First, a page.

Gov. Schwarzenegger signed a bill banning smoking in cars with children under 18. But that’s not all. LA officials have reached an agreement with homeless advocates that will allow the homeless to sleep on sidewalks between the hours of 9 p.m. and 6 a.m. (as long as they don’t block doorways, of course). That’s just beautiful. Tell kids that their (admittedly imperfect) parents are criminals if they happen to smoke a cigarette in the same car with them--but bums who use public sidewalks as urinals and toilets and personal campgrounds have the "right" to continue as they are. I wonder what would happen if the bums lit up? Well . . . I mean a cigarette . . . not crack pipes.
This kind of thinking demonstrates both a lack of intelligence and a lack of compassion. How? What kind of compassion is it to "allow" people to sleep on the street--when, clearly, a large number of these folks need to be institutionalized, medicated, or both? Another large percentage of them are in need of detox and addiction treatment. But we can’t force that on them . . . that would be a violation of their civil liberties! These people sleep in cardboard boxes and in their own filth. They deserve real compassion and the public deserves real relief from the hazards and burdens they impose. We don’t address the problem with these laws, we turn our heads (and our noses) the other way. We pretend to care when, really, we can’t be bothered.
As for the smoking parents . . . before people jump all over me--the answer is "Yes!" I have been stuck in a car with a smoking adult (and in sub-zero temperatures with the windows locked, no less) as a child. I know what that is like. It was quite annoying and, even, sometimes gave me the sniffles and burned by eyes (as I have an allergy to tobacco smoke). So yes, it was irritating. But then, so were many other of the bad habits of the adults around me. Thank God no one ever thought to criminalize any of them and prosecute my elders while I was a kid. There is a world of difference between irritating and abusing a child.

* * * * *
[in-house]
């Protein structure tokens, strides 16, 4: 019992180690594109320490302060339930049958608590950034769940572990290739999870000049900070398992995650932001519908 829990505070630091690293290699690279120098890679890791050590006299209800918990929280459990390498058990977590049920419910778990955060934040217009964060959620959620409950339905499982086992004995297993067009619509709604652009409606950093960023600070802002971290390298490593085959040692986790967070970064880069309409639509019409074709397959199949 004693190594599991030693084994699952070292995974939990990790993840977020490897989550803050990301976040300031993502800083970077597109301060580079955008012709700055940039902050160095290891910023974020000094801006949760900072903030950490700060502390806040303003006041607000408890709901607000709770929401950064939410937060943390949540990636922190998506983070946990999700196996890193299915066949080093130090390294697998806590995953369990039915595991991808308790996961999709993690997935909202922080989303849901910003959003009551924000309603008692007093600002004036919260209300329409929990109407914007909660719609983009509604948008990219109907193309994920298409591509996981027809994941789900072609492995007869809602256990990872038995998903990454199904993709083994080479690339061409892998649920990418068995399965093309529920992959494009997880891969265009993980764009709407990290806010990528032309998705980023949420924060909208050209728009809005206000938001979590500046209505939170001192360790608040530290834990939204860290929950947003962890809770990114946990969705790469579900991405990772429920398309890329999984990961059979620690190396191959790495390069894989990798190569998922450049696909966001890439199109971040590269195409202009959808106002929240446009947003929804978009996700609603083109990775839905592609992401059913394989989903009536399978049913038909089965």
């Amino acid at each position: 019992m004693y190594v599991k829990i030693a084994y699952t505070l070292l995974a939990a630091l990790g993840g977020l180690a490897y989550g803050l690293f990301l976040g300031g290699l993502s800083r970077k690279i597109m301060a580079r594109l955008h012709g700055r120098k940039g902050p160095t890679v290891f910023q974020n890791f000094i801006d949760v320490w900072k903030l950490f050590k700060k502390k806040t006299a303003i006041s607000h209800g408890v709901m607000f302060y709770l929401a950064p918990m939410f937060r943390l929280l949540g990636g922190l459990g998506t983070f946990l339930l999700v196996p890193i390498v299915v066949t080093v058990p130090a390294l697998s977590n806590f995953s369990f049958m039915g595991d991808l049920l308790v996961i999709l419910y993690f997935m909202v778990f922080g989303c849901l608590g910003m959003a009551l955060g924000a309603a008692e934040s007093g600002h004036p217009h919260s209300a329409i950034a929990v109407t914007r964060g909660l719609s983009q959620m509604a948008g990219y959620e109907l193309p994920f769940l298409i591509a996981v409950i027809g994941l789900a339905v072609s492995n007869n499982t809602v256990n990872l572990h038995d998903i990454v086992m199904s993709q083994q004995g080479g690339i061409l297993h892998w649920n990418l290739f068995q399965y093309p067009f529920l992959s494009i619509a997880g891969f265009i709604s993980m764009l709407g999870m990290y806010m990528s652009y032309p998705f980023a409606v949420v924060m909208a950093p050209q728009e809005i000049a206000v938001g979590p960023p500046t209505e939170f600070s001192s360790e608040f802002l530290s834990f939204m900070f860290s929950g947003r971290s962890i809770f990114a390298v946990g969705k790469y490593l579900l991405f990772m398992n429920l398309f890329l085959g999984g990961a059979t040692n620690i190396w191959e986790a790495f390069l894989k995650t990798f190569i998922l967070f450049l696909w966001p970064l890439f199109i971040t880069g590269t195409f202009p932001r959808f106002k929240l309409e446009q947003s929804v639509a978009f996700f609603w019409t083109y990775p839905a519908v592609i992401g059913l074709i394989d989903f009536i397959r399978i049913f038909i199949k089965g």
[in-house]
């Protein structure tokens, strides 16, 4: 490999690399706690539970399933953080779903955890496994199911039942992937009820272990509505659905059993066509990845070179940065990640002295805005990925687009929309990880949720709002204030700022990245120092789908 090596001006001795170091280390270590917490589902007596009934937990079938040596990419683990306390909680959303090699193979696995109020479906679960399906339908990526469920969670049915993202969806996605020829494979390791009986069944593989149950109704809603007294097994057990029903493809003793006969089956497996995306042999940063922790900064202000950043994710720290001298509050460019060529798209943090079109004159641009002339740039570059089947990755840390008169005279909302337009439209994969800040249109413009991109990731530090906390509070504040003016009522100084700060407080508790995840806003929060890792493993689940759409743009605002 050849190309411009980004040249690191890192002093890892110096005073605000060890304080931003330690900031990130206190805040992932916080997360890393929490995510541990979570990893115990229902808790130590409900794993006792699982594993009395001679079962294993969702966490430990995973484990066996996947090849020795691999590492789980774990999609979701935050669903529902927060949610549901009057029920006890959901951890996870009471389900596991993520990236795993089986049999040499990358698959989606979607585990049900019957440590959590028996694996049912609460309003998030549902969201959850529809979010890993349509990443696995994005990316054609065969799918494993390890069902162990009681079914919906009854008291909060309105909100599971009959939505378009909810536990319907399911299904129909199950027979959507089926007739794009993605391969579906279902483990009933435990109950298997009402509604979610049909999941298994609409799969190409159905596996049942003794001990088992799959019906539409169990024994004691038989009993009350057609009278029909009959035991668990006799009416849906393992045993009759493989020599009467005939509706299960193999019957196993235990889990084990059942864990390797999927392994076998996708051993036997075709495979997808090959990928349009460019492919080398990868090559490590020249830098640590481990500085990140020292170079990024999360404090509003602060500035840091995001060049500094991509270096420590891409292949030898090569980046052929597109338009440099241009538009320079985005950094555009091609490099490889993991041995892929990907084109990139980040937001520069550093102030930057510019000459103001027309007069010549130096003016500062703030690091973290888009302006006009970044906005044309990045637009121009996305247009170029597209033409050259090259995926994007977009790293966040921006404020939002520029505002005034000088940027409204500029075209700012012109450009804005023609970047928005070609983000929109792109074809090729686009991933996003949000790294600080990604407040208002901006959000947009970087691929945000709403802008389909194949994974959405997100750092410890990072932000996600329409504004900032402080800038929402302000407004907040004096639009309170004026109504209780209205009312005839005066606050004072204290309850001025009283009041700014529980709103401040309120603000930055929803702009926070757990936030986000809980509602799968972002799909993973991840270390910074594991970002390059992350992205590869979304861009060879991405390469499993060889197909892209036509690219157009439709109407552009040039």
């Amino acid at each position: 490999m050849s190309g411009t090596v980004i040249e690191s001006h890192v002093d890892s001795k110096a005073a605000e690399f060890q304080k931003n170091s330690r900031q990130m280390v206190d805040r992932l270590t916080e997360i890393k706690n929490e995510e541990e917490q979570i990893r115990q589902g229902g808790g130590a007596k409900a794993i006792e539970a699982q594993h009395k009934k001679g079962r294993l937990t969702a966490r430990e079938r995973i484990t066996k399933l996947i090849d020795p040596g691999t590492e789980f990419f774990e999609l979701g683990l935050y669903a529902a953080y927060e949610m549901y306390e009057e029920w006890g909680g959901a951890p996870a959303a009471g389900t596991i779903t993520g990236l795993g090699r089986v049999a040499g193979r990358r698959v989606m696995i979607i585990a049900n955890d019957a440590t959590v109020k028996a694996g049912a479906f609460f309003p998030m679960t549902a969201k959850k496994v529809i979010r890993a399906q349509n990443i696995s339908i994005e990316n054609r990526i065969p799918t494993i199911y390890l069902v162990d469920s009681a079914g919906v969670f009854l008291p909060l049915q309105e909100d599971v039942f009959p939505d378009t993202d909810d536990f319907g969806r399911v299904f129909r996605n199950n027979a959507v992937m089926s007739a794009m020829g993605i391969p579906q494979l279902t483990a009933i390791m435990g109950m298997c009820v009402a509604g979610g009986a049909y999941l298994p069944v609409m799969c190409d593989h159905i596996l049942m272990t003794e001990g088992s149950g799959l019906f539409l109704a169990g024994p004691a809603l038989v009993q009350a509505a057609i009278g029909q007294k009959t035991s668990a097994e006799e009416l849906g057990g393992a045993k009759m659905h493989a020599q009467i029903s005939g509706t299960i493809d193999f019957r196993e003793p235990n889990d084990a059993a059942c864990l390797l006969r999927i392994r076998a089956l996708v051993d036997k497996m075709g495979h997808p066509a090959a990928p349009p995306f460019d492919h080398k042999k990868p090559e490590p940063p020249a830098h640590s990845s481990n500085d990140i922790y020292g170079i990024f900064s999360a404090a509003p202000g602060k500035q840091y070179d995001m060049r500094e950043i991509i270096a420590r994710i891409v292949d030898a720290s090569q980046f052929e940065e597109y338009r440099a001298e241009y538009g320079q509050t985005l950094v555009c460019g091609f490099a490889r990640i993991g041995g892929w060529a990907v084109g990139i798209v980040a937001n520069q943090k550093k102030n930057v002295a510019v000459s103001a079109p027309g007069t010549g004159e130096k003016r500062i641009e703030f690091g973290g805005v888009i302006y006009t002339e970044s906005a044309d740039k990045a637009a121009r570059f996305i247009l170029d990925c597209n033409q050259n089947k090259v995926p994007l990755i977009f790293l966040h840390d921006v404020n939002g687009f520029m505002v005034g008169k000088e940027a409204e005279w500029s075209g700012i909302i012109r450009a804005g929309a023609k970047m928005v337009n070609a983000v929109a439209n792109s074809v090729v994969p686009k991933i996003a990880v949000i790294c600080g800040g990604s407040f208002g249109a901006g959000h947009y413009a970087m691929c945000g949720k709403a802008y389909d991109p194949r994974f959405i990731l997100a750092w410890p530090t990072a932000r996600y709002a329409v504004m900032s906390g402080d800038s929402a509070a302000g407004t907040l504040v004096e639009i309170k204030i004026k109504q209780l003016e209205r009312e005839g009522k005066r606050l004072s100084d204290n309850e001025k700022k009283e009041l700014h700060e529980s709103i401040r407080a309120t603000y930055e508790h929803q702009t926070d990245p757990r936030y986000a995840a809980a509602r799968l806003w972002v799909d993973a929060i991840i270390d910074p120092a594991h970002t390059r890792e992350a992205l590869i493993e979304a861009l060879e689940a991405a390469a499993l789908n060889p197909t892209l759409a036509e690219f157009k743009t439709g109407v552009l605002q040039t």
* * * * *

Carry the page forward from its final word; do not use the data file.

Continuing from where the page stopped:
Would I have preferred my grandparents quit smoking? You bet. It would have been less irritating to me to drive with them and it might have kept my grandfather alive a decade longer. But would I have wanted to see my grandparents arrested or cited for smoking around me in order to "inspire" such a change? Of course not. Did their smoking do me any lasting harm? No. Did it do me any good? Probably. It’s one reason I don’t smoke.
Compassion for the smoker, of course, is something no one is allowed to consider. Unless there is a lawsuit against a tobacco company pending, no one talks about the smoker’s dependence on tobacco as anything deserving of
compassion money. But don’t smoking parents deserve at least as much compassion as the homeless? As a group, parents who do smoke certainly don’t love their children any less than those parents who don’t smoke. They might not be doing exactly the right thing by smoking in front of them . . . but do we really want to go there? What have you done in front of your kids that you shouldn’t have done? We all have such a shameful little list, don’t we? Well . . . you either have such a list, you have no conscience, or you’re lying.
My larger point is that both of these laws demonstrate a lack of compassion. They show that we want to kick the can down the road with the homeless problem; ignoring the good of the homeless and the good of the community they endanger. And they show that we want to enforce some strange new moral code that feigns concern for children when, in truth, it is concerned only with flexing the governmental muscle of some interest group. The lie that smoking bans in California have anything to do with "public health" is exposed in our negligence of the homeless problem. Our government in California is not concerned with exercising any control over the real and difficult public health issue of homelessness; it is concerned with pretending it is doing something about public health by exercising symbolic control over private health concerns like smoking in cars with children.